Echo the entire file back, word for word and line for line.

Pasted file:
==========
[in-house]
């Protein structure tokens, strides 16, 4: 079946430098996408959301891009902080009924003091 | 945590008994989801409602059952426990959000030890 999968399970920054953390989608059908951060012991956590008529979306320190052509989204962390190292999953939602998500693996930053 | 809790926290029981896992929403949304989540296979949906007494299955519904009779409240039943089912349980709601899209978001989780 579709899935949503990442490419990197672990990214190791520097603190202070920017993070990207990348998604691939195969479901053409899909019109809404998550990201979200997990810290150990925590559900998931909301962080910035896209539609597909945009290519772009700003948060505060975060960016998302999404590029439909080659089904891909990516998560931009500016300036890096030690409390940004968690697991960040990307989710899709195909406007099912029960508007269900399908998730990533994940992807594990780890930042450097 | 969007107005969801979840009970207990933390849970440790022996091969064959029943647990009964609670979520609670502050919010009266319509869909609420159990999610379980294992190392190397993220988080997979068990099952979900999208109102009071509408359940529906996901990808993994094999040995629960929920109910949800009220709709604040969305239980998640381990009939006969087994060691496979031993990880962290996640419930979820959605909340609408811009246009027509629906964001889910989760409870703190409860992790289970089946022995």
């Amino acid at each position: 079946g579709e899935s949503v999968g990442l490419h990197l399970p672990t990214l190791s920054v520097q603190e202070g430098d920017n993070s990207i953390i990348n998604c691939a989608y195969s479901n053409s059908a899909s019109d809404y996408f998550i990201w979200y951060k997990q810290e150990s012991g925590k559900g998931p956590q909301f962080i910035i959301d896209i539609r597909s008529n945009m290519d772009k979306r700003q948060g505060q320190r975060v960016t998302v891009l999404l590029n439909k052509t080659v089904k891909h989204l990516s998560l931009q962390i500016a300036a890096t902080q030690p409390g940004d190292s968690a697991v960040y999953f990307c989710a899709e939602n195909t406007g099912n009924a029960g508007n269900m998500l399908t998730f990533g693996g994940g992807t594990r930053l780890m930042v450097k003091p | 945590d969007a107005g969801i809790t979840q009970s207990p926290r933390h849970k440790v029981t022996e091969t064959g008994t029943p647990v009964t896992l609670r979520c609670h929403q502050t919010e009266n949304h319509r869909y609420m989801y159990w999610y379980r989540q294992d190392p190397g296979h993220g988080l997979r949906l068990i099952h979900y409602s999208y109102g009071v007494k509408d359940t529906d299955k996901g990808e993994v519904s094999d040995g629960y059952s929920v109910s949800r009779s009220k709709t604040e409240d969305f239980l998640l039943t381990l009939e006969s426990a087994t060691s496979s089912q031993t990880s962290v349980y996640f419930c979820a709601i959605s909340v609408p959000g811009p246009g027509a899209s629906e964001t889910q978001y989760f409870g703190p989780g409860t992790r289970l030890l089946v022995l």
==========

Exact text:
[in-house]
């Protein structure tokens, strides 16, 4: 079946430098996408959301891009902080009924003091 | 945590008994989801409602059952426990959000030890 999968399970920054953390989608059908951060012991956590008529979306320190052509989204962390190292999953939602998500693996930053 | 809790926290029981896992929403949304989540296979949906007494299955519904009779409240039943089912349980709601899209978001989780 579709899935949503990442490419990197672990990214190791520097603190202070920017993070990207990348998604691939195969479901053409899909019109809404998550990201979200997990810290150990925590559900998931909301962080910035896209539609597909945009290519772009700003948060505060975060960016998302999404590029439909080659089904891909990516998560931009500016300036890096030690409390940004968690697991960040990307989710899709195909406007099912029960508007269900399908998730990533994940992807594990780890930042450097 | 969007107005969801979840009970207990933390849970440790022996091969064959029943647990009964609670979520609670502050919010009266319509869909609420159990999610379980294992190392190397993220988080997979068990099952979900999208109102009071509408359940529906996901990808993994094999040995629960929920109910949800009220709709604040969305239980998640381990009939006969087994060691496979031993990880962290996640419930979820959605909340609408811009246009027509629906964001889910989760409870703190409860992790289970089946022995």
């Amino acid at each position: 079946g579709e899935s949503v999968g990442l490419h990197l399970p672990t990214l190791s920054v520097q603190e202070g430098d920017n993070s990207i953390i990348n998604c691939a989608y195969s479901n053409s059908a899909s019109d809404y996408f998550i990201w979200y951060k997990q810290e150990s012991g925590k559900g998931p956590q909301f962080i910035i959301d896209i539609r597909s008529n945009m290519d772009k979306r700003q948060g505060q320190r975060v960016t998302v891009l999404l590029n439909k052509t080659v089904k891909h989204l990516s998560l931009q962390i500016a300036a890096t902080q030690p409390g940004d190292s968690a697991v960040y999953f990307c989710a899709e939602n195909t406007g099912n009924a029960g508007n269900m998500l399908t998730f990533g693996g994940g992807t594990r930053l780890m930042v450097k003091p | 945590d969007a107005g969801i809790t979840q009970s207990p926290r933390h849970k440790v029981t022996e091969t064959g008994t029943p647990v009964t896992l609670r979520c609670h929403q502050t919010e009266n949304h319509r869909y609420m989801y159990w999610y379980r989540q294992d190392p190397g296979h993220g988080l997979r949906l068990i099952h979900y409602s999208y109102g009071v007494k509408d359940t529906d299955k996901g990808e993994v519904s094999d040995g629960y059952s929920v109910s949800r009779s009220k709709t604040e409240d969305f239980l998640l039943t381990l009939e006969s426990a087994t060691s496979s089912q031993t990880s962290v349980y996640f419930c979820a709601i959605s909340v609408p959000g811009p246009g027509a899209s629906e964001t889910q978001y989760f409870g703190p989780g409860t992790r289970l030890l089946v022995l």